as stated above.. without a conveyer drier you will need the heat press to cure the ink as the ink is wet when it comes out the printer. you have to be careful when removing the shirt so as not to get accidental ink transfer to another part of the shirt or smear the imprint.
Is it possible to us a common household Iron & silicone paper to replace the need for an expensive heat press (short on money at the moment!)?
I would be grateful if someone could tell me weather the following production plan will work (very new to this!):
1. Fill my CISS for my HP DTG printer with Resolute Ink, OR Dupont ink (which is better?)
2. Print directly to a *non pre-treated* 100% cotton t-shirt.
3. Place the freshly printed tshirt on an ironing board, cover with silicon/non-stick paper and press down/iron on high heat for XX seconds.
Response in RED
1. Fill my CISS for my HP DTG printer with Resolute Ink, OR Dupont ink (which is better?) If in USA, use Dupont, in EU perhaps Resolute...only because support might be better
2. Print directly to a *non pre-treated* 100% cotton t-shirt. If you are doing white/light garments no pre-treatment but if using white ink...you have to use pretreatment to avoid bleeds etc
3. Place the freshly printed tshirt on an ironing board, cover with silicon/non-stick paper and press down/iron on high heat for XX seconds. I have yet to see commercially acceptable products from a home iron and ironing board...if you have gone this far...do it right...get a press
I've also heard that a household iron will not get up to the temperature needed. Also since it needs to be at a particular temp for a specific time it will be almost impossible to achieve with a home iron.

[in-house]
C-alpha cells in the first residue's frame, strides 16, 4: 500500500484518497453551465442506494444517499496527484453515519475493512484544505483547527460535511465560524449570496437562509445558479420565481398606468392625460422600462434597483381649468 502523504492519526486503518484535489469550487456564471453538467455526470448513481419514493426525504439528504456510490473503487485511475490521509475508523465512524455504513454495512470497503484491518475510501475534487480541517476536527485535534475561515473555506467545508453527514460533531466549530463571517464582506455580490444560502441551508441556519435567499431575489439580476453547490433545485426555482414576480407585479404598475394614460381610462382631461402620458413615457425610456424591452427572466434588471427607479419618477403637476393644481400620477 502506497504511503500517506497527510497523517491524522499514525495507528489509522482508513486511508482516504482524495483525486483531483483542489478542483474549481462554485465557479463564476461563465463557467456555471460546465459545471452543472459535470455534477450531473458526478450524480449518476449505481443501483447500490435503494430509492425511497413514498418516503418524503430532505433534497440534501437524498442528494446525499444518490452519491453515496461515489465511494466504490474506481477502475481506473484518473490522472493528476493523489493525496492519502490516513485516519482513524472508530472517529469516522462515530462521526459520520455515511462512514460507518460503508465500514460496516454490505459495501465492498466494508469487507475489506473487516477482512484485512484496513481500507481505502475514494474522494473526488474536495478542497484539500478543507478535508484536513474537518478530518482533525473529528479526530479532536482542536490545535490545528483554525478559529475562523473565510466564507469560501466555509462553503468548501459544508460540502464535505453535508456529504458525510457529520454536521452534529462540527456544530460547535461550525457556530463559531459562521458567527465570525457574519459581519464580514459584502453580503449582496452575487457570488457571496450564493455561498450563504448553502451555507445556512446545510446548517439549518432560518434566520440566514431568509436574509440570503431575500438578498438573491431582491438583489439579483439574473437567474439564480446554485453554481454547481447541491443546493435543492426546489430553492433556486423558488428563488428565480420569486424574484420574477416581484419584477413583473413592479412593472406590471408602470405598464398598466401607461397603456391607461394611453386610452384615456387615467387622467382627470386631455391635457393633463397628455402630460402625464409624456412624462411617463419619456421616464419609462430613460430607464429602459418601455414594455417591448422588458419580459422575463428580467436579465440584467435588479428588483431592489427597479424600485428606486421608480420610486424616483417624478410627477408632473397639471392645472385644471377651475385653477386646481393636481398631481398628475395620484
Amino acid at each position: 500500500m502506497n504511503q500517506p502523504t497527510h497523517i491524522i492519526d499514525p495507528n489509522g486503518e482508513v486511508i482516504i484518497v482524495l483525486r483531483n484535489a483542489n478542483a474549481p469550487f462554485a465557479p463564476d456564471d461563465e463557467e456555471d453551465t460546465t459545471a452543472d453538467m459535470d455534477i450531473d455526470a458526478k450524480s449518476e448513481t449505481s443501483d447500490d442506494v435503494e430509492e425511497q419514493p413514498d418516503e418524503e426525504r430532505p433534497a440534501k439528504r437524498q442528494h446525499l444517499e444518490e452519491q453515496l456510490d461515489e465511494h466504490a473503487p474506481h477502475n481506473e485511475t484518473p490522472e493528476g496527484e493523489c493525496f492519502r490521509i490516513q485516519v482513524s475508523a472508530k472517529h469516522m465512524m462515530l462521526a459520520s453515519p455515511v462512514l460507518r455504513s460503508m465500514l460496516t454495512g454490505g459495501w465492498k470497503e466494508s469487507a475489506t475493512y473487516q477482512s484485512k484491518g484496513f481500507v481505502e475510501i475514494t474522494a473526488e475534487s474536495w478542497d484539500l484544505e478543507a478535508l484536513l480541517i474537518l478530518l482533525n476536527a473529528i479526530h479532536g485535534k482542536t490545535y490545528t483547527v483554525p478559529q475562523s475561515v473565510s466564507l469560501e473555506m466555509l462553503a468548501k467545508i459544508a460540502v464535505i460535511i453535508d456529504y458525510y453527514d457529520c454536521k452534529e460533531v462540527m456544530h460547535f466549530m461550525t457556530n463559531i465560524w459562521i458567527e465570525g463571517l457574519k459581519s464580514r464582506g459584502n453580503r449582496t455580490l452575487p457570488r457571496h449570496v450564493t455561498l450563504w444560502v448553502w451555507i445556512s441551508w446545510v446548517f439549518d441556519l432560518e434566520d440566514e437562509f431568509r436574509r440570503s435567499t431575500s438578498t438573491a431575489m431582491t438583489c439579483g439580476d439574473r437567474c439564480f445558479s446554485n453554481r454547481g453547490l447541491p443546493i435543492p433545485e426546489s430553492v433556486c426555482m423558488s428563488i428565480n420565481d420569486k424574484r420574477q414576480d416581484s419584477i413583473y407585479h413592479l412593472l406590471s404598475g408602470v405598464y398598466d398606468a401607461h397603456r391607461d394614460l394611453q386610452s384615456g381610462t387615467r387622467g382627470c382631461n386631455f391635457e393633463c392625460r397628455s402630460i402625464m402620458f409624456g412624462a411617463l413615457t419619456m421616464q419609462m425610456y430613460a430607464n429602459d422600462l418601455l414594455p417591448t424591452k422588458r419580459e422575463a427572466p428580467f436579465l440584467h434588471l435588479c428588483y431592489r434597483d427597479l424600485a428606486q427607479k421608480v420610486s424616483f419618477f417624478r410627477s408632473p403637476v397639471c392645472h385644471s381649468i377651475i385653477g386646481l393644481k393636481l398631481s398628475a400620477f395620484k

Laser temp guns are not accurate!!! The only type that is good enough for checking press temp for DTG is a full contact thermal probe meter. I use both and find my 100$ laser to be within 5 degrees, someday and 50 degrees other. If you do use a laser it must be within 6 inches of the platen and held at a 90 degree angle. A rough calibration check can be done by checking boiling water, 212 F at sea level as elevation increases the temp goes down, there are calculators on the Internet to get that number perfect. Hint always use fresh batteries.
Clue, no heat press manufacturer, good ones anyway, use non contact temperature meters. All are full contact.
Sent from my SCH-I605 using T-Shirt Forums
1 - 9 of 9 Posts
This is an older thread, you may not receive a response, and could be reviving an old thread. Please consider creating a new thread.
A forum community dedicated to T-shirt merchants, professionals and enthusiasts. Come join the discussion about graphics, commerce, dyes, prints, collections, guides, displays, styles, scales, equipment, accessories, reviews, classifieds, and more!